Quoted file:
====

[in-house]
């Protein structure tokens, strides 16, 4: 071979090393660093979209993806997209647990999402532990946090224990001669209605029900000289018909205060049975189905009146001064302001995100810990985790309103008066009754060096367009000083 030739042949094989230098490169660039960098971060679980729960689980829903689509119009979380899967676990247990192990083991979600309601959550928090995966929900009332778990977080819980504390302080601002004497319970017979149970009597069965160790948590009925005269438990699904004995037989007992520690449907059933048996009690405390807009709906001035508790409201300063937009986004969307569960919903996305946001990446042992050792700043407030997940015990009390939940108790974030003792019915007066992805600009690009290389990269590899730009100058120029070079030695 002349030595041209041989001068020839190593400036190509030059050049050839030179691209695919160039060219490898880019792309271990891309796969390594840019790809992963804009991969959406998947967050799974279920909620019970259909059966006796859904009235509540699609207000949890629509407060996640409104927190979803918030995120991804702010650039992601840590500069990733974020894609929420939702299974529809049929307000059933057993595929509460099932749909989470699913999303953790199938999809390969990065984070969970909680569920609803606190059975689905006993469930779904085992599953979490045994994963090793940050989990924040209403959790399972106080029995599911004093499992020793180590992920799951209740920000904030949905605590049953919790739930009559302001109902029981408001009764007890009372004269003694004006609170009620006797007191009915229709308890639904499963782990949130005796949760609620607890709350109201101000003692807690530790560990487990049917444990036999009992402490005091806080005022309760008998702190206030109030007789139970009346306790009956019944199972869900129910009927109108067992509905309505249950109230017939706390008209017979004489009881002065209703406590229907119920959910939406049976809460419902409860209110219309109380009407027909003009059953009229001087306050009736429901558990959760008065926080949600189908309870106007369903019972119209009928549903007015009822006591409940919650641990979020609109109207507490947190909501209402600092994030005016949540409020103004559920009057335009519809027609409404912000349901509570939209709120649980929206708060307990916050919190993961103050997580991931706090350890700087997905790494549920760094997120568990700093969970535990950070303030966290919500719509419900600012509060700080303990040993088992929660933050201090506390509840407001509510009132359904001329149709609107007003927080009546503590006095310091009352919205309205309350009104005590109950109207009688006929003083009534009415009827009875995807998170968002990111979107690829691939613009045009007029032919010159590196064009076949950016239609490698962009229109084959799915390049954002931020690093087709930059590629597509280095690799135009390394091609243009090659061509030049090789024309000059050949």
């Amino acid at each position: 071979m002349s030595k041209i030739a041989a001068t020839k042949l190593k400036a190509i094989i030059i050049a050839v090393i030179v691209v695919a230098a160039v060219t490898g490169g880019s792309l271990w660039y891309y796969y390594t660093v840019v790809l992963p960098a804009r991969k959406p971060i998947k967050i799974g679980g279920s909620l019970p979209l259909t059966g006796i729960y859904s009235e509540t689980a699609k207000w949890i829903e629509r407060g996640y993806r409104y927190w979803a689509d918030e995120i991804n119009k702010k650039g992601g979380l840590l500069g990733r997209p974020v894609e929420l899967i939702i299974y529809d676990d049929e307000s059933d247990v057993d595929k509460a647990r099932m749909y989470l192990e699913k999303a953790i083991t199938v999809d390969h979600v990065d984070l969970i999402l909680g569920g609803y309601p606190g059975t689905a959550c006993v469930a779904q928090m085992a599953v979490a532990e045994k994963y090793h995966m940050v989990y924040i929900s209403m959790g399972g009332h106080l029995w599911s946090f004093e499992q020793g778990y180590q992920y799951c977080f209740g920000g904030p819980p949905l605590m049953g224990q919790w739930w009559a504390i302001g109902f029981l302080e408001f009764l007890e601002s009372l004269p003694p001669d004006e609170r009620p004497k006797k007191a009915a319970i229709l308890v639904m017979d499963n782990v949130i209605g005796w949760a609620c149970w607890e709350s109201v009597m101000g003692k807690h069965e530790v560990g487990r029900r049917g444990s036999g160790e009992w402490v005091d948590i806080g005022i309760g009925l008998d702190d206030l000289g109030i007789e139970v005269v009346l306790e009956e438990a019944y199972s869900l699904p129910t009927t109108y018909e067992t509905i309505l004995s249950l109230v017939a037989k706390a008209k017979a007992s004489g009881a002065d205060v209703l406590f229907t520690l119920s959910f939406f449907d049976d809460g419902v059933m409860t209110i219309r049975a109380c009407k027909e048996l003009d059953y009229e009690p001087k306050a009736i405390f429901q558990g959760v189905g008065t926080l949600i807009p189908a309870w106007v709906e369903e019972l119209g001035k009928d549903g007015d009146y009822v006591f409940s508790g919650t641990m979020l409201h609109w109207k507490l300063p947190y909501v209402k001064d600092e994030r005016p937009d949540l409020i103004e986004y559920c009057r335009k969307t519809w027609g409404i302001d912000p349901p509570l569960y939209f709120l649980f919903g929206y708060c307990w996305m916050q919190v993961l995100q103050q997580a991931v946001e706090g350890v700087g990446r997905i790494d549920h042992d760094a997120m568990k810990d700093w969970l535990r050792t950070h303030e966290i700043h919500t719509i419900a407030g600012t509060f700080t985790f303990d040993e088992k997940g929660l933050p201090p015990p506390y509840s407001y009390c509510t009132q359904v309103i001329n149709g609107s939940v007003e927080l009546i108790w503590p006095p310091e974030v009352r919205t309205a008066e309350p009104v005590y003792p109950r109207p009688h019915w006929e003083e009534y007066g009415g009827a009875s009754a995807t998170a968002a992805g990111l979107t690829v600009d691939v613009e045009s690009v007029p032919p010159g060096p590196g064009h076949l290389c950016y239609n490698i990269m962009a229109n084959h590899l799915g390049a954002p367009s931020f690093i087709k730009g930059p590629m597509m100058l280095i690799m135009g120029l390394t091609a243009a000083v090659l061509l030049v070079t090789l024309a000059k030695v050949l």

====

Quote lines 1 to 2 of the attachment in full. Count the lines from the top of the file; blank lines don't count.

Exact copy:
[in-house]
């Protein structure tokens, strides 16, 4: 071979090393660093979209993806997209647990999402532990946090224990001669209605029900000289018909205060049975189905009146001064302001995100810990985790309103008066009754060096367009000083 030739042949094989230098490169660039960098971060679980729960689980829903689509119009979380899967676990247990192990083991979600309601959550928090995966929900009332778990977080819980504390302080601002004497319970017979149970009597069965160790948590009925005269438990699904004995037989007992520690449907059933048996009690405390807009709906001035508790409201300063937009986004969307569960919903996305946001990446042992050792700043407030997940015990009390939940108790974030003792019915007066992805600009690009290389990269590899730009100058120029070079030695 002349030595041209041989001068020839190593400036190509030059050049050839030179691209695919160039060219490898880019792309271990891309796969390594840019790809992963804009991969959406998947967050799974279920909620019970259909059966006796859904009235509540699609207000949890629509407060996640409104927190979803918030995120991804702010650039992601840590500069990733974020894609929420939702299974529809049929307000059933057993595929509460099932749909989470699913999303953790199938999809390969990065984070969970909680569920609803606190059975689905006993469930779904085992599953979490045994994963090793940050989990924040209403959790399972106080029995599911004093499992020793180590992920799951209740920000904030949905605590049953919790739930009559302001109902029981408001009764007890009372004269003694004006609170009620006797007191009915229709308890639904499963782990949130005796949760609620607890709350109201101000003692807690530790560990487990049917444990036999009992402490005091806080005022309760008998702190206030109030007789139970009346306790009956019944199972869900129910009927109108067992509905309505249950109230017939706390008209017979004489009881002065209703406590229907119920959910939406049976809460419902409860209110219309109380009407027909003009059953009229001087306050009736429901558990959760008065926080949600189908309870106007369903019972119209009928549903007015009822006591409940919650641990979020609109109207507490947190909501209402600092994030005016949540409020103004559920009057335009519809027609409404912000349901509570939209709120649980929206708060307990916050919190993961103050997580991931706090350890700087997905790494549920760094997120568990700093969970535990950070303030966290919500719509419900600012509060700080303990040993088992929660933050201090506390509840407001509510009132359904001329149709609107007003927080009546503590006095310091009352919205309205309350009104005590109950109207009688006929003083009534009415009827009875995807998170968002990111979107690829691939613009045009007029032919010159590196064009076949950016239609490698962009229109084959799915390049954002931020690093087709930059590629597509280095690799135009390394091609243009090659061509030049090789024309000059050949």